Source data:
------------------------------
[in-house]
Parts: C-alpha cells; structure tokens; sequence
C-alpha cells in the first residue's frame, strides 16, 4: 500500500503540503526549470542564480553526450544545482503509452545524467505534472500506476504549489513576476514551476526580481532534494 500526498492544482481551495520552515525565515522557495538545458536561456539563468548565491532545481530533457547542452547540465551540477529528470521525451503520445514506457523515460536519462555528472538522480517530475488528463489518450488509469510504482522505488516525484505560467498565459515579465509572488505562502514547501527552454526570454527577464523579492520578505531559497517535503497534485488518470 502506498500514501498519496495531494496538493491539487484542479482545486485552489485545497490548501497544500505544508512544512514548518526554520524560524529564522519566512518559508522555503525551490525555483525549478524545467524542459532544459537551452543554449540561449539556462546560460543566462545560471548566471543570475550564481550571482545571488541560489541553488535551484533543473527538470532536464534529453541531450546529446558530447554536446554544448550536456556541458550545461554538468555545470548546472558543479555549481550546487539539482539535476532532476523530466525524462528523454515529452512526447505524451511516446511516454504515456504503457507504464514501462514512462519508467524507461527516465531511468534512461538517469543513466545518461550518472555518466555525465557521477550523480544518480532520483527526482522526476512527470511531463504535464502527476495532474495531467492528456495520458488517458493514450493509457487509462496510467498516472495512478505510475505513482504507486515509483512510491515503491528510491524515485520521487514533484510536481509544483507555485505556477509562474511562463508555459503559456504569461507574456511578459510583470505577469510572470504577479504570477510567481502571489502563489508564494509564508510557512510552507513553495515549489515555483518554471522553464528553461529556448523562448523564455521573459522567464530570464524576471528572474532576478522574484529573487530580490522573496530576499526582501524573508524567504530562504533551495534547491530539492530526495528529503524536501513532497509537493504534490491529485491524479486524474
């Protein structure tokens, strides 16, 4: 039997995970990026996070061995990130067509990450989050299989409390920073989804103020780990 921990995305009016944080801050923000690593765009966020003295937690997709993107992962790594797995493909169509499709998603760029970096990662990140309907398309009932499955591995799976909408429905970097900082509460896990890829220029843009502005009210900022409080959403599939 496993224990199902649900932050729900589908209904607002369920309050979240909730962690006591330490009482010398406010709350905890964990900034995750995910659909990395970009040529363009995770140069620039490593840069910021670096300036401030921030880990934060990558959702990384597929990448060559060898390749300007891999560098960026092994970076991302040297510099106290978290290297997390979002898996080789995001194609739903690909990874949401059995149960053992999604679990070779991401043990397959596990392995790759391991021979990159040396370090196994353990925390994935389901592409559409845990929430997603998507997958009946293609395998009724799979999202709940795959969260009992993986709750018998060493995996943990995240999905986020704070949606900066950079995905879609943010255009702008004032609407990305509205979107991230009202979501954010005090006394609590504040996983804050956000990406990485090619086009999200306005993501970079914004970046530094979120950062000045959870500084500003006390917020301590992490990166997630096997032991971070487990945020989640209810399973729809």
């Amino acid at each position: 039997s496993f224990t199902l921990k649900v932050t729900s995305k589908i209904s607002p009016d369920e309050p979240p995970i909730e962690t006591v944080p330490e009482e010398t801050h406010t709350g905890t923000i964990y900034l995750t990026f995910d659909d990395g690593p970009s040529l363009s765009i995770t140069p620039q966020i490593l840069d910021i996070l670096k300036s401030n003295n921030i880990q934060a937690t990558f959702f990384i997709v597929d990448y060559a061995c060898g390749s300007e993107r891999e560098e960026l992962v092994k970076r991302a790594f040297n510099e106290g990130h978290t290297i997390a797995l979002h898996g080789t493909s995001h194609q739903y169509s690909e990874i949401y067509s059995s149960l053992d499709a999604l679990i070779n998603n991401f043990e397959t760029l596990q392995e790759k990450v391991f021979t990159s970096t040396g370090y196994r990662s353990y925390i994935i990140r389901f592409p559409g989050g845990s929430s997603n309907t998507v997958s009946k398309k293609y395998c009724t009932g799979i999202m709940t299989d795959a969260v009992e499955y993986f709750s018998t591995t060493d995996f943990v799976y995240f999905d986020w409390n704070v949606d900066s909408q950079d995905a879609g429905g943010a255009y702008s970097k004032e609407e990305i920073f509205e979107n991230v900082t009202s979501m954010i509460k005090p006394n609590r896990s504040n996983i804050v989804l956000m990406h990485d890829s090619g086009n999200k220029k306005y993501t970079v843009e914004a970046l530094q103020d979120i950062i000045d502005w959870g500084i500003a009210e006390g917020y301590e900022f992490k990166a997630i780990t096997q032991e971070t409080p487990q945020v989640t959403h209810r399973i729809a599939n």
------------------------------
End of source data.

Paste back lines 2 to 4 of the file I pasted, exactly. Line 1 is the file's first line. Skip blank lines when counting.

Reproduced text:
Parts: C-alpha cells; structure tokens; sequence
C-alpha cells in the first residue's frame, strides 16, 4: 500500500503540503526549470542564480553526450544545482503509452545524467505534472500506476504549489513576476514551476526580481532534494 500526498492544482481551495520552515525565515522557495538545458536561456539563468548565491532545481530533457547542452547540465551540477529528470521525451503520445514506457523515460536519462555528472538522480517530475488528463489518450488509469510504482522505488516525484505560467498565459515579465509572488505562502514547501527552454526570454527577464523579492520578505531559497517535503497534485488518470 502506498500514501498519496495531494496538493491539487484542479482545486485552489485545497490548501497544500505544508512544512514548518526554520524560524529564522519566512518559508522555503525551490525555483525549478524545467524542459532544459537551452543554449540561449539556462546560460543566462545560471548566471543570475550564481550571482545571488541560489541553488535551484533543473527538470532536464534529453541531450546529446558530447554536446554544448550536456556541458550545461554538468555545470548546472558543479555549481550546487539539482539535476532532476523530466525524462528523454515529452512526447505524451511516446511516454504515456504503457507504464514501462514512462519508467524507461527516465531511468534512461538517469543513466545518461550518472555518466555525465557521477550523480544518480532520483527526482522526476512527470511531463504535464502527476495532474495531467492528456495520458488517458493514450493509457487509462496510467498516472495512478505510475505513482504507486515509483512510491515503491528510491524515485520521487514533484510536481509544483507555485505556477509562474511562463508555459503559456504569461507574456511578459510583470505577469510572470504577479504570477510567481502571489502563489508564494509564508510557512510552507513553495515549489515555483518554471522553464528553461529556448523562448523564455521573459522567464530570464524576471528572474532576478522574484529573487530580490522573496530576499526582501524573508524567504530562504533551495534547491530539492530526495528529503524536501513532497509537493504534490491529485491524479486524474
């Protein structure tokens, strides 16, 4: 039997995970990026996070061995990130067509990450989050299989409390920073989804103020780990 921990995305009016944080801050923000690593765009966020003295937690997709993107992962790594797995493909169509499709998603760029970096990662990140309907398309009932499955591995799976909408429905970097900082509460896990890829220029843009502005009210900022409080959403599939 496993224990199902649900932050729900589908209904607002369920309050979240909730962690006591330490009482010398406010709350905890964990900034995750995910659909990395970009040529363009995770140069620039490593840069910021670096300036401030921030880990934060990558959702990384597929990448060559060898390749300007891999560098960026092994970076991302040297510099106290978290290297997390979002898996080789995001194609739903690909990874949401059995149960053992999604679990070779991401043990397959596990392995790759391991021979990159040396370090196994353990925390994935389901592409559409845990929430997603998507997958009946293609395998009724799979999202709940795959969260009992993986709750018998060493995996943990995240999905986020704070949606900066950079995905879609943010255009702008004032609407990305509205979107991230009202979501954010005090006394609590504040996983804050956000990406990485090619086009999200306005993501970079914004970046530094979120950062000045959870500084500003006390917020301590992490990166997630096997032991971070487990945020989640209810399973729809």